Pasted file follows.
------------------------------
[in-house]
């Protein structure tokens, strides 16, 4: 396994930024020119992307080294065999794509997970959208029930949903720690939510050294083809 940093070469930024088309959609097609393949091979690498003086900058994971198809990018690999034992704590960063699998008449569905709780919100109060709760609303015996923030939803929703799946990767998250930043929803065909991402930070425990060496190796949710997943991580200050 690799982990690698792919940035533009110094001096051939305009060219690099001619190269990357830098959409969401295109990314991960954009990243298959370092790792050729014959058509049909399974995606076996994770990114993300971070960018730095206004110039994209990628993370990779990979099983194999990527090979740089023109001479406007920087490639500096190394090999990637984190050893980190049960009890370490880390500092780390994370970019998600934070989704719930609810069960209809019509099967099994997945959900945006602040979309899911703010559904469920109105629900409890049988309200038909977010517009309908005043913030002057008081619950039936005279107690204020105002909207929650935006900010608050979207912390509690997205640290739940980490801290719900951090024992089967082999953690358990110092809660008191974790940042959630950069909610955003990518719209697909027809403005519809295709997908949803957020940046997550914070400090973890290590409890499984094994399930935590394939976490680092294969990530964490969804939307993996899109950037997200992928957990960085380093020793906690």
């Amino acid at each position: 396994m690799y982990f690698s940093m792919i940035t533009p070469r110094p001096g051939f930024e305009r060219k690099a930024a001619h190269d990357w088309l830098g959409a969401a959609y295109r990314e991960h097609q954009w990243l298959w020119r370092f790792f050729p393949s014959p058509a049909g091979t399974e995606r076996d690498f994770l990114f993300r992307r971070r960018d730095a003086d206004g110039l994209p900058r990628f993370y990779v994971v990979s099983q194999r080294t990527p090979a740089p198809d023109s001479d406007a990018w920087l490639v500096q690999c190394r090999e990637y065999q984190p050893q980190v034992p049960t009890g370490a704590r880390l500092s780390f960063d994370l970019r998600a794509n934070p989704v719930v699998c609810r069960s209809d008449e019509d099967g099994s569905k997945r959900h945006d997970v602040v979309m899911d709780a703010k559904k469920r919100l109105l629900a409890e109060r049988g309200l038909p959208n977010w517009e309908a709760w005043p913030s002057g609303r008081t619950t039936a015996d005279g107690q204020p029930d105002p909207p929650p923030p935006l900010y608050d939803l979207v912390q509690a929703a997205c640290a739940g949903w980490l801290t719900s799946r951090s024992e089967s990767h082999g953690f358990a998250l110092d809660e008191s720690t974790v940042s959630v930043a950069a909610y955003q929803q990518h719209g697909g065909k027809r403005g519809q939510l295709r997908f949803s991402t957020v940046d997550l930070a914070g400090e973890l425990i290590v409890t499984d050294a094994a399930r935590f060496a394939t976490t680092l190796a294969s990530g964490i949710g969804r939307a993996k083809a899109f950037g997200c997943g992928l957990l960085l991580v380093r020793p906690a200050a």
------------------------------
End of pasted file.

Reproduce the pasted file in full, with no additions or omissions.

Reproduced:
[in-house]
């Protein structure tokens, strides 16, 4: 396994930024020119992307080294065999794509997970959208029930949903720690939510050294083809 940093070469930024088309959609097609393949091979690498003086900058994971198809990018690999034992704590960063699998008449569905709780919100109060709760609303015996923030939803929703799946990767998250930043929803065909991402930070425990060496190796949710997943991580200050 690799982990690698792919940035533009110094001096051939305009060219690099001619190269990357830098959409969401295109990314991960954009990243298959370092790792050729014959058509049909399974995606076996994770990114993300971070960018730095206004110039994209990628993370990779990979099983194999990527090979740089023109001479406007920087490639500096190394090999990637984190050893980190049960009890370490880390500092780390994370970019998600934070989704719930609810069960209809019509099967099994997945959900945006602040979309899911703010559904469920109105629900409890049988309200038909977010517009309908005043913030002057008081619950039936005279107690204020105002909207929650935006900010608050979207912390509690997205640290739940980490801290719900951090024992089967082999953690358990110092809660008191974790940042959630950069909610955003990518719209697909027809403005519809295709997908949803957020940046997550914070400090973890290590409890499984094994399930935590394939976490680092294969990530964490969804939307993996899109950037997200992928957990960085380093020793906690």
């Amino acid at each position: 396994m690799y982990f690698s940093m792919i940035t533009p070469r110094p001096g051939f930024e305009r060219k690099a930024a001619h190269d990357w088309l830098g959409a969401a959609y295109r990314e991960h097609q954009w990243l298959w020119r370092f790792f050729p393949s014959p058509a049909g091979t399974e995606r076996d690498f994770l990114f993300r992307r971070r960018d730095a003086d206004g110039l994209p900058r990628f993370y990779v994971v990979s099983q194999r080294t990527p090979a740089p198809d023109s001479d406007a990018w920087l490639v500096q690999c190394r090999e990637y065999q984190p050893q980190v034992p049960t009890g370490a704590r880390l500092s780390f960063d994370l970019r998600a794509n934070p989704v719930v699998c609810r069960s209809d008449e019509d099967g099994s569905k997945r959900h945006d997970v602040v979309m899911d709780a703010k559904k469920r919100l109105l629900a409890e109060r049988g309200l038909p959208n977010w517009e309908a709760w005043p913030s002057g609303r008081t619950t039936a015996d005279g107690q204020p029930d105002p909207p929650p923030p935006l900010y608050d939803l979207v912390q509690a929703a997205c640290a739940g949903w980490l801290t719900s799946r951090s024992e089967s990767h082999g953690f358990a998250l110092d809660e008191s720690t974790v940042s959630v930043a950069a909610y955003q929803q990518h719209g697909g065909k027809r403005g519809q939510l295709r997908f949803s991402t957020v940046d997550l930070a914070g400090e973890l425990i290590v409890t499984d050294a094994a399930r935590f060496a394939t976490t680092l190796a294969s990530g964490i949710g969804r939307a993996k083809a899109f950037g997200c997943g992928l957990l960085l991580v380093r020793p906690a200050a």